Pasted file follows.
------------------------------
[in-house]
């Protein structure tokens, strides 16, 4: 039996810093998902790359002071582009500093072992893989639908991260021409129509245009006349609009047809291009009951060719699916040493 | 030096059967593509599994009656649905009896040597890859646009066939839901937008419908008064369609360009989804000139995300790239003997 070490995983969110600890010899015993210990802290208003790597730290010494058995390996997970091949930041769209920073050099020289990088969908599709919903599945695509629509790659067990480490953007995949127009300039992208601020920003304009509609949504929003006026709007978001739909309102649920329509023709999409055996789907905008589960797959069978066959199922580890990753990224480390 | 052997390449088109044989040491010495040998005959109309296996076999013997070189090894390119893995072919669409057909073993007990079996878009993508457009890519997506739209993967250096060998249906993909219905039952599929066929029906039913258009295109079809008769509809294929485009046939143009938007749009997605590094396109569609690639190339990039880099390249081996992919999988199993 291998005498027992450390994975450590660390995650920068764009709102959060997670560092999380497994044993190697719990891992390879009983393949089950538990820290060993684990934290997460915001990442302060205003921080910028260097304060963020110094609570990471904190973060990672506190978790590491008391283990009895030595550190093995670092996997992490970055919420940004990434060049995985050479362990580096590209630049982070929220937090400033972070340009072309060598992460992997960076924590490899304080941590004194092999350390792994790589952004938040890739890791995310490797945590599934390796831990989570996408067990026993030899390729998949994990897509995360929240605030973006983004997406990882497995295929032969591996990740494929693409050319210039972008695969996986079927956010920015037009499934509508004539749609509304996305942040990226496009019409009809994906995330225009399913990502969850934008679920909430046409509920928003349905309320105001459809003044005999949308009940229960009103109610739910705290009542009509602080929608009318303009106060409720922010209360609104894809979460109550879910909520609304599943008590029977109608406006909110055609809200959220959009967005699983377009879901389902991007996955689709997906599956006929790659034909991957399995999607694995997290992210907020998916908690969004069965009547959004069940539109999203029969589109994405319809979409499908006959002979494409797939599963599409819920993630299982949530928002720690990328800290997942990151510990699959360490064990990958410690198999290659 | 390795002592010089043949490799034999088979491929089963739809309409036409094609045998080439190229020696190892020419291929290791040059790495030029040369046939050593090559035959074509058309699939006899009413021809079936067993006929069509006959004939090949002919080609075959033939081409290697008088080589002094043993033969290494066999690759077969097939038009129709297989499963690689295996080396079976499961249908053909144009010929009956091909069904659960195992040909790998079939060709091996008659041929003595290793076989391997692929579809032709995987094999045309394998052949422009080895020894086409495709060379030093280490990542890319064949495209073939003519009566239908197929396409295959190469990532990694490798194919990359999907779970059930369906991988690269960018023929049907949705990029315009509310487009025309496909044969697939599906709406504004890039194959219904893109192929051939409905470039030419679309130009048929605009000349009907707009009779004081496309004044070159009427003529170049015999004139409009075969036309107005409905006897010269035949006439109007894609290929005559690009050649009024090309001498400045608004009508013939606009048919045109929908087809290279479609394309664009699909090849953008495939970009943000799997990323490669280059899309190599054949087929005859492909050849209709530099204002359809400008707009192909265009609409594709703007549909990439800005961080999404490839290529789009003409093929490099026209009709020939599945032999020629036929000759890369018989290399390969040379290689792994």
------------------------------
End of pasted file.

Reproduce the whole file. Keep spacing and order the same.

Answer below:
[in-house]
């Protein structure tokens, strides 16, 4: 039996810093998902790359002071582009500093072992893989639908991260021409129509245009006349609009047809291009009951060719699916040493 | 030096059967593509599994009656649905009896040597890859646009066939839901937008419908008064369609360009989804000139995300790239003997 070490995983969110600890010899015993210990802290208003790597730290010494058995390996997970091949930041769209920073050099020289990088969908599709919903599945695509629509790659067990480490953007995949127009300039992208601020920003304009509609949504929003006026709007978001739909309102649920329509023709999409055996789907905008589960797959069978066959199922580890990753990224480390 | 052997390449088109044989040491010495040998005959109309296996076999013997070189090894390119893995072919669409057909073993007990079996878009993508457009890519997506739209993967250096060998249906993909219905039952599929066929029906039913258009295109079809008769509809294929485009046939143009938007749009997605590094396109569609690639190339990039880099390249081996992919999988199993 291998005498027992450390994975450590660390995650920068764009709102959060997670560092999380497994044993190697719990891992390879009983393949089950538990820290060993684990934290997460915001990442302060205003921080910028260097304060963020110094609570990471904190973060990672506190978790590491008391283990009895030595550190093995670092996997992490970055919420940004990434060049995985050479362990580096590209630049982070929220937090400033972070340009072309060598992460992997960076924590490899304080941590004194092999350390792994790589952004938040890739890791995310490797945590599934390796831990989570996408067990026993030899390729998949994990897509995360929240605030973006983004997406990882497995295929032969591996990740494929693409050319210039972008695969996986079927956010920015037009499934509508004539749609509304996305942040990226496009019409009809994906995330225009399913990502969850934008679920909430046409509920928003349905309320105001459809003044005999949308009940229960009103109610739910705290009542009509602080929608009318303009106060409720922010209360609104894809979460109550879910909520609304599943008590029977109608406006909110055609809200959220959009967005699983377009879901389902991007996955689709997906599956006929790659034909991957399995999607694995997290992210907020998916908690969004069965009547959004069940539109999203029969589109994405319809979409499908006959002979494409797939599963599409819920993630299982949530928002720690990328800290997942990151510990699959360490064990990958410690198999290659 | 390795002592010089043949490799034999088979491929089963739809309409036409094609045998080439190229020696190892020419291929290791040059790495030029040369046939050593090559035959074509058309699939006899009413021809079936067993006929069509006959004939090949002919080609075959033939081409290697008088080589002094043993033969290494066999690759077969097939038009129709297989499963690689295996080396079976499961249908053909144009010929009956091909069904659960195992040909790998079939060709091996008659041929003595290793076989391997692929579809032709995987094999045309394998052949422009080895020894086409495709060379030093280490990542890319064949495209073939003519009566239908197929396409295959190469990532990694490798194919990359999907779970059930369906991988690269960018023929049907949705990029315009509310487009025309496909044969697939599906709406504004890039194959219904893109192929051939409905470039030419679309130009048929605009000349009907707009009779004081496309004044070159009427003529170049015999004139409009075969036309107005409905006897010269035949006439109007894609290929005559690009050649009024090309001498400045608004009508013939606009048919045109929908087809290279479609394309664009699909090849953008495939970009943000799997990323490669280059899309190599054949087929005859492909050849209709530099204002359809400008707009192909265009609409594709703007549909990439800005961080999404490839290529789009003409093929490099026209009709020939599945032999020629036929000759890369018989290399390969040379290689792994």